Part III Cardiac Abnormalities




9 Valvular Heart Disease



9. 1 Aortic Stenosis



9. 1.1 Aortic Stenosis, General


No Image Available!




Fig. 9.1 Top: Calcified semilunar cusps in aortic stenosis. Bottom: Pressure overload causes concentric left ventricular hypertrophy.



No Image Available!




Fig. 9.2 The parasternal short-axis view is particularly well-suited for visualizing decreased opening motion although separation does not permit estimation of the degree of stenosis.



M-Mode Echocardiography


No Image Available!




Fig. 9.3 M-mode recording across the aortic valve shows echodense, bandlike reflections of the calcified valve apparatus with reduced opening motion. Separation cannot be thoroughly displayed and provides no indication of degree of stenosis.



Doppler Echocardiography


No Image Available!




Fig. 9.4 The accelerated outflow across the aortic valve is represented in the continuous-wave (CW) Doppler mode by a V-shaped flow profile with increased velocities. The recorded velocities (preferably including stroke volume) are used for quantification purposes.



Color Doppler Imaging


No Image Available!




Fig. 9.5 The stenotic aortic valve causes an increase in flow velocity with corresponding color change above the valve.



No Image Available!




Fig. 9.6 Increased outflow across the aortic valve can be readily demonstrated in the apical five-chamber view.



9. 1.2 Medium-Grade Aortic Stenosis


No Image Available!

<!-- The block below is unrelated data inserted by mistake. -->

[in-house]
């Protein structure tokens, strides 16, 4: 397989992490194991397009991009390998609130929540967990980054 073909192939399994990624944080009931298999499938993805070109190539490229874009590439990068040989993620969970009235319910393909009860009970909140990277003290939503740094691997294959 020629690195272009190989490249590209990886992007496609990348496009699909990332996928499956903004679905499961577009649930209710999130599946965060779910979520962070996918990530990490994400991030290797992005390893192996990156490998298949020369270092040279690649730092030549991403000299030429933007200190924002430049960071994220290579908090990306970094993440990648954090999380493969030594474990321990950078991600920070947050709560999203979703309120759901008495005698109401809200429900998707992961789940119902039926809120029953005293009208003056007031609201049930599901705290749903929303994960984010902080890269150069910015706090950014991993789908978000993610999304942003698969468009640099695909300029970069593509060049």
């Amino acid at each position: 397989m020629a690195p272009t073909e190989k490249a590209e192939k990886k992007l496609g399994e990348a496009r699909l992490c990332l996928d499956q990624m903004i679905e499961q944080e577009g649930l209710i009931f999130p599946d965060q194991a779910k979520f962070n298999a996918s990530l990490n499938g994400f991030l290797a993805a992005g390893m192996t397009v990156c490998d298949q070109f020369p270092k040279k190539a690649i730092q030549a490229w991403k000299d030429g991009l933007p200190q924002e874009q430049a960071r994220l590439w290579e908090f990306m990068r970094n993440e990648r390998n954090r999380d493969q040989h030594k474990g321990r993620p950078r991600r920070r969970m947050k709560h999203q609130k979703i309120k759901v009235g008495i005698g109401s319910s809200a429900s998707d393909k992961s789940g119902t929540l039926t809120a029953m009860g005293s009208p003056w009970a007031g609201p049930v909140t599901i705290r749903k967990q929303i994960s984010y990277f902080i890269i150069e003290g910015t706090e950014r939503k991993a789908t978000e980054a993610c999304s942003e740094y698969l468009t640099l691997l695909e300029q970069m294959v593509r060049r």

Fig. 9.7 Moderately calcified valves in medium-grade aortic stenosis. The moderately elevated pressure gradient has not caused hypertrophy of the left ventricle.



No Image Available!




Fig. 9.8 CW Doppler mode displays a moderate rise in flow velocity up to approximately 3 m/s. Computer-assisted conversion yields a maximum gradient of 36 mmHg.



9. 1.3 High-Grade Aortic Stenosis


No Image Available!




Fig. 9.9 Marked calcification of the aortic valve. There is concentric left ventricular hypertrophy.



No Image Available!




Fig. 9.10 CW Doppler demonstrating a rise in flow velocity up to 5 m/s, corresponding to a maximum gradient of 100 mmHg. Patience and time are necessary to obtain a usable CW analysis of transaortic flow.



9. 2 Mitral Stenosis



9. 2.1 Mitral Stenosis, General


No Image Available!




Fig. 9.11 Top: Calcified mitral valve in mitral stenosis. Bottom: Dilatation of the left atrium and right heart as a result of pressure overload.



No Image Available!




Fig. 9.12 In the parasternal short-axis view, the remaining mitral valve orifice area can be seen directly and planimetered using computer analysis. Under good visualization, this value can be used for quantification.



M-Mode Echocardiography


No Image Available!




Fig. 9.13 M-mode across the mitral valve shows decreased opening motion of both leaflets. Limited opening motion is not a valid parameter for estimating degree of severity.



Doppler Echocardiography


No Image Available!




Fig. 9.14 Top: CW Doppler recording showing increased transmitral velocity as well as a flat decline in transmitral inflow. Bottom: Computer-assisted measurement of diastolic pressure gradient is used for quantification (so-called pressure half-time).



9. 2.2 Low-Grade Mitral Stenosis


No Image Available!




Fig. 9.15 Top: Moderate calcification of the valve leaflets and atrial dilatation. Bottom: The minimal increase in transmitral inflow velocity causes a circumscribed color change.



No Image Available!




Fig. 9.16 Top: CW Doppler shows a rapid decline in transmitral inflow. Bottom: Computer-assisted quantification yields a functional valve orifice area of > 2 cm2.



9. 2.3 High-Grade Mitral Stenosis


No Image Available!




Fig. 9.17 Marked calcification of the mitral valves as well as a considerably dilated left atrium can be seen. Increased inflow velocity across the stenotic valve appears like a candle flame in the image.



No Image Available!

Nov 10, 2021 | Posted by in CARDIOLOGY | Comments Off on Part III Cardiac Abnormalities
Premium Wordpress Themes by UFO Themes